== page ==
The question that arises is this: why are pharmaceutical companies retreating from this particular segment despite the fact that there is clearly an unmet need and there are numerous individuals out there who are struggling with mental disorders, and who remain symptomatic due to ineffective therapeutic options? Despite the fact that this product category is among the most profitable, why are industry leaders closing down their investment and instead diverting their funds into cancer, metabolism, autoimmunity and other disease areas? (Hyman 2013).
The most glaring reason for this retreat is that companies believe that therapeutic development in psychiatry is risky, time-consuming and difficult. They fear that the underlying science for psychiatric drug development remains immature and the path to understanding the very nature of mental disorders is too daunting. That is because most psychiatric disorders are too complicated to understand; their molecular and cellular underpinnings remain unknown and psychiatric diagnoses still remains arbitrary (Hyman 2013).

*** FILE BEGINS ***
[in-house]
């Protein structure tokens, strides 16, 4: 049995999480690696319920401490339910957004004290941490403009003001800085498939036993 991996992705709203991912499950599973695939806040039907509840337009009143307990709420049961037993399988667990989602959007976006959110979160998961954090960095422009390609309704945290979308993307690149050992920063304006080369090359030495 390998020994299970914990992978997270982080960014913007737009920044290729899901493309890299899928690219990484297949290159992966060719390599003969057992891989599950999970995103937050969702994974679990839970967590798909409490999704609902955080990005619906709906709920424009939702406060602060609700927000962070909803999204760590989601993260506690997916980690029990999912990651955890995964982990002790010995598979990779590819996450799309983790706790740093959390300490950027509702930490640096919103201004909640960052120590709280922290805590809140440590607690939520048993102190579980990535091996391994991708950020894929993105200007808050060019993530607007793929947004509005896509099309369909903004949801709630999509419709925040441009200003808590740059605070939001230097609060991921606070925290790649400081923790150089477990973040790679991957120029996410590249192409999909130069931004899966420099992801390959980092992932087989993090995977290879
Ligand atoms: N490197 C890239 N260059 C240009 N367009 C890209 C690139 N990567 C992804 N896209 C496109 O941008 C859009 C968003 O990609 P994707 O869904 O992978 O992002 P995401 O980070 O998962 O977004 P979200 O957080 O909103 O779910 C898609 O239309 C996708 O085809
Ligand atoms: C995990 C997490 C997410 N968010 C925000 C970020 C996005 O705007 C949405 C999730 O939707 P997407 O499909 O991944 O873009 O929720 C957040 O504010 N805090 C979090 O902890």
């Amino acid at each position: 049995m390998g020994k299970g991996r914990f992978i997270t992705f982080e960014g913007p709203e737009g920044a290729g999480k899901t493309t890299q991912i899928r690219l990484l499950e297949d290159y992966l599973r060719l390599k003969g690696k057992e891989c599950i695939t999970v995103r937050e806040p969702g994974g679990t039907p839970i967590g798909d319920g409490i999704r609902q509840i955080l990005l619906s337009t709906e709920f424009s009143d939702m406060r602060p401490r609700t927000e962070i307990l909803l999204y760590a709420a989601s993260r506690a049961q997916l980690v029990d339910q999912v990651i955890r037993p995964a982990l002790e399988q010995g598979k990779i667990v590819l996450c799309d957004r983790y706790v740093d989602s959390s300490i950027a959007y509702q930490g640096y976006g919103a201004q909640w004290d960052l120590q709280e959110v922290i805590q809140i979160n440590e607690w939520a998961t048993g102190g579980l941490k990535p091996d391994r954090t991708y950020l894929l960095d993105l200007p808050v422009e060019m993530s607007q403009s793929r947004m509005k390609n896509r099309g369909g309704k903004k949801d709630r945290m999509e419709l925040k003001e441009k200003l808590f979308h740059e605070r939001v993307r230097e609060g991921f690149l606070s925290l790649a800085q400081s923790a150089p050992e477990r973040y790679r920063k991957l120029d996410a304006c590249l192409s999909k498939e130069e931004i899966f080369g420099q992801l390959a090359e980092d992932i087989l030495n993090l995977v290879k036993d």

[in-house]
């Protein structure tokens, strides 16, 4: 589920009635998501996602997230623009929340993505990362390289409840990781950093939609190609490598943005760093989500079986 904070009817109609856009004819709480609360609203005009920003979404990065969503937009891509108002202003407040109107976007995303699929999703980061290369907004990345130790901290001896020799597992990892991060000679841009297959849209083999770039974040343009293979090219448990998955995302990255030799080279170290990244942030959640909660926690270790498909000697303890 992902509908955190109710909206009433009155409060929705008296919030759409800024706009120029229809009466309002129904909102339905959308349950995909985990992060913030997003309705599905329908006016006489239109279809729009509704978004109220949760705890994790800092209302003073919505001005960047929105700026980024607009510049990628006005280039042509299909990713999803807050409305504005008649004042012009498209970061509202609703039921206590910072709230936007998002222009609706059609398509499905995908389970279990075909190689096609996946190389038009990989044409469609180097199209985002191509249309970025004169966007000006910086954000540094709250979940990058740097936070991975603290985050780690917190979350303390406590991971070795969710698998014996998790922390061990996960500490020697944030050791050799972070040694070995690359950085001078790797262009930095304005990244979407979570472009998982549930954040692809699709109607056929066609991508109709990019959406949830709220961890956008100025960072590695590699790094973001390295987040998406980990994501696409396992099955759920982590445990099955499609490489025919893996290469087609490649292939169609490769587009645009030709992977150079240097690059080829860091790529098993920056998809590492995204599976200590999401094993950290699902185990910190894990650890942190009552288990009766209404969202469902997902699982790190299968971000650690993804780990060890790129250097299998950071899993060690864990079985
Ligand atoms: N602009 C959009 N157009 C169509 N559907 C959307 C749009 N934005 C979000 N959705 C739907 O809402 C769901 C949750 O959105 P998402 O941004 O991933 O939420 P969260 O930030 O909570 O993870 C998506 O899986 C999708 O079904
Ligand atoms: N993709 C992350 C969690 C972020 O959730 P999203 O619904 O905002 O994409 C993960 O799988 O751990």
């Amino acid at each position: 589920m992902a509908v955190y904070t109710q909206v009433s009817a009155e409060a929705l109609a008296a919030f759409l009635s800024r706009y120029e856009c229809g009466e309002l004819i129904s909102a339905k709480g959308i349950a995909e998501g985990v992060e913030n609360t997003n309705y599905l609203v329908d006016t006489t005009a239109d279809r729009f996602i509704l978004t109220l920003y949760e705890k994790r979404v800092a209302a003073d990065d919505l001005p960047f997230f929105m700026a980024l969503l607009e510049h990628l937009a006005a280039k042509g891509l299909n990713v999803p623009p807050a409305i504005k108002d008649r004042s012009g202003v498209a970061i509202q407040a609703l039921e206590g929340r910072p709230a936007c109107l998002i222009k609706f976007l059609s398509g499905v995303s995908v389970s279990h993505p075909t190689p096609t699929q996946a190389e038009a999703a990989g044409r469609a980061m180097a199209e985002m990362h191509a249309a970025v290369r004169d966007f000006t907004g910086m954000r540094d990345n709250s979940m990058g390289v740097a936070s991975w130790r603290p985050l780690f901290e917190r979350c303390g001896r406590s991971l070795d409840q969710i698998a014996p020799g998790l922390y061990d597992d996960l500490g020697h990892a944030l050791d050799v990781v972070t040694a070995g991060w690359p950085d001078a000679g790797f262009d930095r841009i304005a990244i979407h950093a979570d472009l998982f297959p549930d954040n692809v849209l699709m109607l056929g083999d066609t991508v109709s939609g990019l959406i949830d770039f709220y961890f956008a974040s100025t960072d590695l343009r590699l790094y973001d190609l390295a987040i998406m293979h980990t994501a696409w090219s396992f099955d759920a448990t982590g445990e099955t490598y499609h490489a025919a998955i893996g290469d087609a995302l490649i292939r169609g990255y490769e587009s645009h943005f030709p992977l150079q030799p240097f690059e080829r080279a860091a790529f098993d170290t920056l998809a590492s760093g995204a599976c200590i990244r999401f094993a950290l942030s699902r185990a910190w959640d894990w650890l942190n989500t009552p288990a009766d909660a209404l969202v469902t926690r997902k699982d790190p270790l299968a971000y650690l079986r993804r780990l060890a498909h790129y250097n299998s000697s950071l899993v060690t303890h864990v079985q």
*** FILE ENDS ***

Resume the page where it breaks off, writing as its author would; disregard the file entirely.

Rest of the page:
For companies operating with the goal of earning profits, discovering and developing novel and effective treatments for mental disorders just does not seem the right strategy. The process of drug development is not only time intensive, but it also costs a significant amount of money. It is estimated that the cost to develop a drug (including the cost of any failures) is approximately $1.5 to $2 billion. In addition, according to estimates by the Pharmaceutical Research and Manufacturers of America, it takes an average of ten to fifteen years for a new drug to actually complete the cycle from initial discovery to being available in the market (Kaplan 2013).
No Major Breakthroughs